Year by year, at conference after conference, the ALP has pledged itself to abrogate the repressive and political sections of the Act, which a Labor Government is now using against the Communist Party.

Only last October the highest policy-making organisation of the ALP, the Triennial Conference, condemned the Crimes Act and directed the Labor Government to repeal its repressive sections.


The Australian Council of Trades Unions, highest trade union body in the Commonwealth, has repeatedly denounced the Crimes Act and demanded its repeal.

The Queensland Trades Union Congress last year called on the Federal Government to “repeal immediately the political and industrial sections of the Commonwealth Crimes Act, in accordance with the recent decision of the ALP Triennial Conference.”

Mackay ARU [Australian Railway Union] sub-branch sent a similar request to the Prime Minister.

A unanimous resolution of protest against the Crimes Act was carried last September by the Newport (Melbourne) rail workshops combined unions shop committee.

The Crimes Act, a slightly modified version of W M Hughes’ War Precautions Act passed during the first world war, violates the most important features of what has often been called “British justice.”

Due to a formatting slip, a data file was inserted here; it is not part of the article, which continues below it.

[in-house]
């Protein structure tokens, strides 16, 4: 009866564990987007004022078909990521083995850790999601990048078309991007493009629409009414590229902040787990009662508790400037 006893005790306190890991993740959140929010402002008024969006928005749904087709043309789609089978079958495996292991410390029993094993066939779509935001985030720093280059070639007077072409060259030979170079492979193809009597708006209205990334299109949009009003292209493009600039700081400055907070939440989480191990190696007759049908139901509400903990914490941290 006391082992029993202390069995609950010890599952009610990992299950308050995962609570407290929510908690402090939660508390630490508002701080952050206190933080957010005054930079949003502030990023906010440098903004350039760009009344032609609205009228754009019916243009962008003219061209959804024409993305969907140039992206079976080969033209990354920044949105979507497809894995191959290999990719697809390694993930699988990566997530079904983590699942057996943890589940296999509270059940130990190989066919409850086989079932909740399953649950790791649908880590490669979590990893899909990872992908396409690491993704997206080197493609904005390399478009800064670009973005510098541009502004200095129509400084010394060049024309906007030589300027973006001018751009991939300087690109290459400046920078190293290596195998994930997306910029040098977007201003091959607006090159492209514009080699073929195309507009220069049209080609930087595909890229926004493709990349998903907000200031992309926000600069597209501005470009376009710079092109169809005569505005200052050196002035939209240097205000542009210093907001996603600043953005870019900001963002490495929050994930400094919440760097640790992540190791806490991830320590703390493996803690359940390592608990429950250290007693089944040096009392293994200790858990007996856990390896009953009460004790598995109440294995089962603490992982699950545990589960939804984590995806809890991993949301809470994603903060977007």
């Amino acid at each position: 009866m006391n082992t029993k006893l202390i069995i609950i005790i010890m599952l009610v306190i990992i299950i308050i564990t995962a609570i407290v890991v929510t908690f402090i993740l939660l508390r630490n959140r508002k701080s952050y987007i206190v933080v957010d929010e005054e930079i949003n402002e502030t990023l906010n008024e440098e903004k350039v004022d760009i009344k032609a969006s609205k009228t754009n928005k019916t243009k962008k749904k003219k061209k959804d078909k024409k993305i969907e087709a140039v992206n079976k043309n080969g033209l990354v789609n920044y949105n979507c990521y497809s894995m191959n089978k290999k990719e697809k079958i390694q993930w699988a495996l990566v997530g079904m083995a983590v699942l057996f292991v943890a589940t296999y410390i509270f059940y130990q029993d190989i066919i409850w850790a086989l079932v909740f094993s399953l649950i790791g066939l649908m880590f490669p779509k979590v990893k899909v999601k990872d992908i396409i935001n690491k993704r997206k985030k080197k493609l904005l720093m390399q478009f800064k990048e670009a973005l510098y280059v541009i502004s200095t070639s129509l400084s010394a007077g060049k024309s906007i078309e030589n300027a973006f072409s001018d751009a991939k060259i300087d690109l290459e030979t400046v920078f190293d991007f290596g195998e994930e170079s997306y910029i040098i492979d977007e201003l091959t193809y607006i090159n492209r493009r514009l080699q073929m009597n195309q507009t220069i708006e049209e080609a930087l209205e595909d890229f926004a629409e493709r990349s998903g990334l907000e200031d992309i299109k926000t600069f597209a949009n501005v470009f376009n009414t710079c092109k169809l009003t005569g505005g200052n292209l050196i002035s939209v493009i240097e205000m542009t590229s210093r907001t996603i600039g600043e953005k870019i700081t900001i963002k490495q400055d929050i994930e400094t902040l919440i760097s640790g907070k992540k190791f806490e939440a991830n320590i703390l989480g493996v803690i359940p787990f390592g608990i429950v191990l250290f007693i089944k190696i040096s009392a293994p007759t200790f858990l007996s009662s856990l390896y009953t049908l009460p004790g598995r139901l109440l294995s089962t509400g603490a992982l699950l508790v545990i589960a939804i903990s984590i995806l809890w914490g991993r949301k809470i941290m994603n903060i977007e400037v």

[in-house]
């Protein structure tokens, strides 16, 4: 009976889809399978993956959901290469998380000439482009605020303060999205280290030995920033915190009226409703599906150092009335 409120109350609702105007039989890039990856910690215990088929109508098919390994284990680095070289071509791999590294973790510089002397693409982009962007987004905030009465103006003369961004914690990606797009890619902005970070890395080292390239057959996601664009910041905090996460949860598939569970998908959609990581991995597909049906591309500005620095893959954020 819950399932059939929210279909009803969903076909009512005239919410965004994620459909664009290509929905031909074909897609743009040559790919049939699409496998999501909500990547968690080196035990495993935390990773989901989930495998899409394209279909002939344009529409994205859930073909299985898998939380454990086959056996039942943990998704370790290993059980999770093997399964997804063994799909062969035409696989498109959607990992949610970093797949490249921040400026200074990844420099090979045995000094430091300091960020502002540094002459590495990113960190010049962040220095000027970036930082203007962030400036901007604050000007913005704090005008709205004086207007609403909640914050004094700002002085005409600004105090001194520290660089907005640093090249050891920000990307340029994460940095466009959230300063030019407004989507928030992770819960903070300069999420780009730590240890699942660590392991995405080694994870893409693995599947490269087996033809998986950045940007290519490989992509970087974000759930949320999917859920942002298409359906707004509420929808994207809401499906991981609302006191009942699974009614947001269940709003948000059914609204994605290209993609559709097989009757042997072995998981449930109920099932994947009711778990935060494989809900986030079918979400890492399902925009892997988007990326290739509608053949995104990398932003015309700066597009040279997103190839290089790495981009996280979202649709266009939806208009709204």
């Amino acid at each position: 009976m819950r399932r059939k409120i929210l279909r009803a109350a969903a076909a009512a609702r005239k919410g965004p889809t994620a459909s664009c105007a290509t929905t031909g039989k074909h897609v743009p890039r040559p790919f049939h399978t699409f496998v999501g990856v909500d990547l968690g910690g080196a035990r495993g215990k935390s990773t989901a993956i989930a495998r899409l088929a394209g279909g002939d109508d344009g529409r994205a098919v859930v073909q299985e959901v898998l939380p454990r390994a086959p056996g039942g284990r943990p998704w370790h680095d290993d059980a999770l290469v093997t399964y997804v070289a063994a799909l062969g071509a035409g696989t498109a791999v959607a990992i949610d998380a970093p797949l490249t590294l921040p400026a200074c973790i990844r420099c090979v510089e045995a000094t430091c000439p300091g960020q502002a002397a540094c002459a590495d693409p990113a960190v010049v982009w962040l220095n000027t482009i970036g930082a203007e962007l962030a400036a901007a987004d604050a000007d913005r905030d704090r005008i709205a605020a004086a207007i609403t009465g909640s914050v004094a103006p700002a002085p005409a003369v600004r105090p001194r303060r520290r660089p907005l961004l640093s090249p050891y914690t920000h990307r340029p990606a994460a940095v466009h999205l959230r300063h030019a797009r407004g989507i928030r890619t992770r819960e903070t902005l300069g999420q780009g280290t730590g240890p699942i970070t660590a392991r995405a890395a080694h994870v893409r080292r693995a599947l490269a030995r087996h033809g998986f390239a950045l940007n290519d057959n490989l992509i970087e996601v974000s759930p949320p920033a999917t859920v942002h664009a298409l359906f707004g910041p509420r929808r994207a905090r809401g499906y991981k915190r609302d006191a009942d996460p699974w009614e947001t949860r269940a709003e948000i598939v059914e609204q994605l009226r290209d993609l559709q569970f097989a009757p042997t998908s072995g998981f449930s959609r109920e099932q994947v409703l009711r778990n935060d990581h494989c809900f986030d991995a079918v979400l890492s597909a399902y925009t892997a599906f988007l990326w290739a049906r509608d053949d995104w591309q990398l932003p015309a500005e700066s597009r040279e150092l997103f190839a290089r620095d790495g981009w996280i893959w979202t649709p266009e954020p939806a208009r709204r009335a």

The Crimes Act provides for summary trial before a magistrate (unless the accused chooses to appeal to a higher court); it says that the simple averment of a prosecutor may be considered prima facie evidence of guilt which the accused person has to disprove without the right to cross-examine his accuser, and under certain circumstances it compels the accused to answer questions even if they implicate him.

As Mr E W Campbell says in his pamphlet The Crimes Act, murderers and common criminals have privileges under the law which are denied to alleged political offenders under the Crimes Act.

All this has been admitted by ALP members of Parliament in debates on the Crimes Act and its amendments ever since the Act’s first introduction.